In Northern Ireland there is a constant struggle between competing interpretations of historical events, the determination of which serves to validate and legitimate views of the present and to meet contemporary political concerns. The memory of historical events carry a profound political significance, as the past is altered to suit present purposes, and transmitted across generations by commemoration and memorialization. This article examines how Ulster Loyalist collective memory is characterized by an attempt to ensure collective coherence and how individuals understand their relationship to contemporary political events through their interactions with the past.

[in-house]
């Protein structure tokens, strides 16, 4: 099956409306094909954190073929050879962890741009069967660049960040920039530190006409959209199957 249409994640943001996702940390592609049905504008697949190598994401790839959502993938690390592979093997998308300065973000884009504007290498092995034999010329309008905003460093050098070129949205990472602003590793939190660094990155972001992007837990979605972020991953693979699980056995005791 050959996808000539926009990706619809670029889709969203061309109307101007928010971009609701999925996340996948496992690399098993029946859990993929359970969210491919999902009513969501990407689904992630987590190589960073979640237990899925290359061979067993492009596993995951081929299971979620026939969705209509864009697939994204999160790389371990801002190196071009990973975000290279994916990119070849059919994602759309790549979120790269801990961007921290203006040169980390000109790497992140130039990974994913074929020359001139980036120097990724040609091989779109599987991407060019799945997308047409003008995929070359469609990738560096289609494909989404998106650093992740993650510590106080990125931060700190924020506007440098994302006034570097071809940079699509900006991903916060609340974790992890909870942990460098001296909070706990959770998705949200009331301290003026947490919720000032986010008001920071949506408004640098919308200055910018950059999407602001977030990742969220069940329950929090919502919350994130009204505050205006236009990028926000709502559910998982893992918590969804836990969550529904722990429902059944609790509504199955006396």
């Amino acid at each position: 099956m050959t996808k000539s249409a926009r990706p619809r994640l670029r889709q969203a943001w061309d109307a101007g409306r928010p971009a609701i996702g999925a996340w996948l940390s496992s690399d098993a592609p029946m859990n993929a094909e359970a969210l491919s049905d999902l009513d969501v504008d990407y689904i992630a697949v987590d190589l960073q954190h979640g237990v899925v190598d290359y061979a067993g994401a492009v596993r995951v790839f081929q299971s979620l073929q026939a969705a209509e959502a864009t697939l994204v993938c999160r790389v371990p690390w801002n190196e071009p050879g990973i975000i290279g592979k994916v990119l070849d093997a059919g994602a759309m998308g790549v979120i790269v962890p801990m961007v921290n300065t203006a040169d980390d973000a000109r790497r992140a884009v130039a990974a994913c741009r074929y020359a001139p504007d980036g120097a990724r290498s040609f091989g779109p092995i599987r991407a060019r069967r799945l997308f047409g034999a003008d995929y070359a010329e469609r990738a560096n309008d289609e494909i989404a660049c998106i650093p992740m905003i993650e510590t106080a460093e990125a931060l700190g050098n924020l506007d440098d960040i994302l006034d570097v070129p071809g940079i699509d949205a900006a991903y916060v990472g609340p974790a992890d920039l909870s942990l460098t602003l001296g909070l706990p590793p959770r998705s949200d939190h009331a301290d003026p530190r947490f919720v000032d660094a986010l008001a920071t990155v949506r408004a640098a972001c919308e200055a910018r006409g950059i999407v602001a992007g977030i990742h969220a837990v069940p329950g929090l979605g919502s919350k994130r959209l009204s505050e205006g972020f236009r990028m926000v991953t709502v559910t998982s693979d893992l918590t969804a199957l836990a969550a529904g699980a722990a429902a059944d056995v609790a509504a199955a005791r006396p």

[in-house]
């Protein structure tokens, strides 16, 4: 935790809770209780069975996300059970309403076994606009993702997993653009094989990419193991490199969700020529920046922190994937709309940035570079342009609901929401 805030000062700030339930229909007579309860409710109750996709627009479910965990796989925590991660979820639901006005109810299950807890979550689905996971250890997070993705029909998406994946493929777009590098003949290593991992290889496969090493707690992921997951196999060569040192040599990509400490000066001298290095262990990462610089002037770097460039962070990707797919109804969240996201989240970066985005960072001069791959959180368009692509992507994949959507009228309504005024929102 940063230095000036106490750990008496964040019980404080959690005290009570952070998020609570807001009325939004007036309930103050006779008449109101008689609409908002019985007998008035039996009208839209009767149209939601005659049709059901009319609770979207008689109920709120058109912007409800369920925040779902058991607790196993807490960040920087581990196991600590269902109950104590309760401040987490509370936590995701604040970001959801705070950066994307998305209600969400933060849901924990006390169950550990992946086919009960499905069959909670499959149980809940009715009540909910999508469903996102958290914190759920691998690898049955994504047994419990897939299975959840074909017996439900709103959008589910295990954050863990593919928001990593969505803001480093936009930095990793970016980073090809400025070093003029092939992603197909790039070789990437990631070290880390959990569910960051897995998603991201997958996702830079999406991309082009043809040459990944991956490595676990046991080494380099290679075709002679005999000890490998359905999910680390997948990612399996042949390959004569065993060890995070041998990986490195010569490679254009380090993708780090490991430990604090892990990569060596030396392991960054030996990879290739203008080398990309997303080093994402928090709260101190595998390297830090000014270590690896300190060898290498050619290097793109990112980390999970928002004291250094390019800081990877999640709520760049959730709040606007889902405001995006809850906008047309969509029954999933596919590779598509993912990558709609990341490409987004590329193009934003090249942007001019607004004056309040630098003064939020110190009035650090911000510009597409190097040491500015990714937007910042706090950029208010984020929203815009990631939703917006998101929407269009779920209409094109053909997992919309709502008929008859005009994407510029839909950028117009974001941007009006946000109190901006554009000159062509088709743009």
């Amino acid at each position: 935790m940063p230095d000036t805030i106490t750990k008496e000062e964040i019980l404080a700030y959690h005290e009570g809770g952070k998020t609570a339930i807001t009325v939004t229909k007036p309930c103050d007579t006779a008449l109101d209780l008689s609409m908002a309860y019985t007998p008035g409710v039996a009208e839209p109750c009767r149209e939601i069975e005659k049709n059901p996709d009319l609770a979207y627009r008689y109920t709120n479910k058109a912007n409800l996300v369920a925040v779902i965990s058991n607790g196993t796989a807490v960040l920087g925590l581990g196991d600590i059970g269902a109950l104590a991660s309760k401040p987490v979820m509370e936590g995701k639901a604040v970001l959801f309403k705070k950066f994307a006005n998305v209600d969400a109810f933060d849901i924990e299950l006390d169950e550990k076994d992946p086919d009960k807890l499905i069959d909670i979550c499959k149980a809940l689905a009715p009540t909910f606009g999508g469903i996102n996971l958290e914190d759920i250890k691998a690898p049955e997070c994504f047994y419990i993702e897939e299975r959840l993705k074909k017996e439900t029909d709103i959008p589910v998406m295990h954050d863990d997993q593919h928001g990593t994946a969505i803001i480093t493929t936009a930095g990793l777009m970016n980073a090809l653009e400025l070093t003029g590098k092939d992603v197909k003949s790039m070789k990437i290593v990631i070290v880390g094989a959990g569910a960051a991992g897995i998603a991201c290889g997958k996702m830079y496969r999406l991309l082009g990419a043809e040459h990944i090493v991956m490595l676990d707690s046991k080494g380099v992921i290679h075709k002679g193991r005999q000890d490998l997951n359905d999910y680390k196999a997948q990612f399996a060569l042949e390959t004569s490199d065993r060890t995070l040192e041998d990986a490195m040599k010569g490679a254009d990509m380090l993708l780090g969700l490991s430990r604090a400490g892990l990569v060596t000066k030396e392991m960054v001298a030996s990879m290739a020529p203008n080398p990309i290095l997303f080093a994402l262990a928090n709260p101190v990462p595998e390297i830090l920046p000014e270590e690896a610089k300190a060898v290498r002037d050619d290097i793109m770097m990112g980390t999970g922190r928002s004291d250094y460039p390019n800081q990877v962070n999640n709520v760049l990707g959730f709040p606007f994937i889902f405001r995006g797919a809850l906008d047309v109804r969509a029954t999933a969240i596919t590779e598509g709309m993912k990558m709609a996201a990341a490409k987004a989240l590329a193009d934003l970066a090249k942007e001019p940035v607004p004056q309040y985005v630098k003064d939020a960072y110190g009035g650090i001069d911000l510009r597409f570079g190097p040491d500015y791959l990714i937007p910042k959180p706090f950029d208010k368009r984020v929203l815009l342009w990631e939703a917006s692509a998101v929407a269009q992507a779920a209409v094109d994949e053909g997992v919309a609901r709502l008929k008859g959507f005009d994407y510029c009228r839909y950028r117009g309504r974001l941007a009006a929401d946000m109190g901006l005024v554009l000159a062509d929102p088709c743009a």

- Department of Behavioural and Social Sciences - Professor
- School of Human and Health Sciences
- Centre for Citizenship, Conflict, Identity and Diversity - Core Member